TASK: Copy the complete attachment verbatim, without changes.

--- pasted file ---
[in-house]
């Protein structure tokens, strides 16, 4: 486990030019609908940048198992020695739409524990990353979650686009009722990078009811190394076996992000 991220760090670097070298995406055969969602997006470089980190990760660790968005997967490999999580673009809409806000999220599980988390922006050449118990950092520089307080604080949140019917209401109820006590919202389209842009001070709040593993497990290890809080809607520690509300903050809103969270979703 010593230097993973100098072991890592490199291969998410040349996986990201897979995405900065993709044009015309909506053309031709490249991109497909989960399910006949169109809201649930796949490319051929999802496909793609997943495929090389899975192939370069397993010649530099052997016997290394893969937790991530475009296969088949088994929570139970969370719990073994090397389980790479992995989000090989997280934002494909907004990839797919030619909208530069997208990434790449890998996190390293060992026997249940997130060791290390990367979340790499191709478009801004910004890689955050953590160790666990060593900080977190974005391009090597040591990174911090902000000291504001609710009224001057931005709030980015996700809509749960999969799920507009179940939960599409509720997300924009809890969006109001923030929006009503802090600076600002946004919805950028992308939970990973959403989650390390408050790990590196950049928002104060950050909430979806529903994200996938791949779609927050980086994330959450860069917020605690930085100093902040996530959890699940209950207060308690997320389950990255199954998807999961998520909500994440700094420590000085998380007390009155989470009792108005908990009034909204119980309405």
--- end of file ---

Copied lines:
[in-house]
């Protein structure tokens, strides 16, 4: 486990030019609908940048198992020695739409524990990353979650686009009722990078009811190394076996992000 991220760090670097070298995406055969969602997006470089980190990760660790968005997967490999999580673009809409806000999220599980988390922006050449118990950092520089307080604080949140019917209401109820006590919202389209842009001070709040593993497990290890809080809607520690509300903050809103969270979703 010593230097993973100098072991890592490199291969998410040349996986990201897979995405900065993709044009015309909506053309031709490249991109497909989960399910006949169109809201649930796949490319051929999802496909793609997943495929090389899975192939370069397993010649530099052997016997290394893969937790991530475009296969088949088994929570139970969370719990073994090397389980790479992995989000090989997280934002494909907004990839797919030619909208530069997208990434790449890998996190390293060992026997249940997130060791290390990367979340790499191709478009801004910004890689955050953590160790666990060593900080977190974005391009090597040591990174911090902000000291504001609710009224001057931005709030980015996700809509749960999969799920507009179940939960599409509720997300924009809890969006109001923030929006009503802090600076600002946004919805950028992308939970990973959403989650390390408050790990590196950049928002104060950050909430979806529903994200996938791949779609927050980086994330959450860069917020605690930085100093902040996530959890699940209950207060308690997320389950990255199954998807999961998520909500994440700094420590000085998380007390009155989470009792108005908990009034909204119980309405």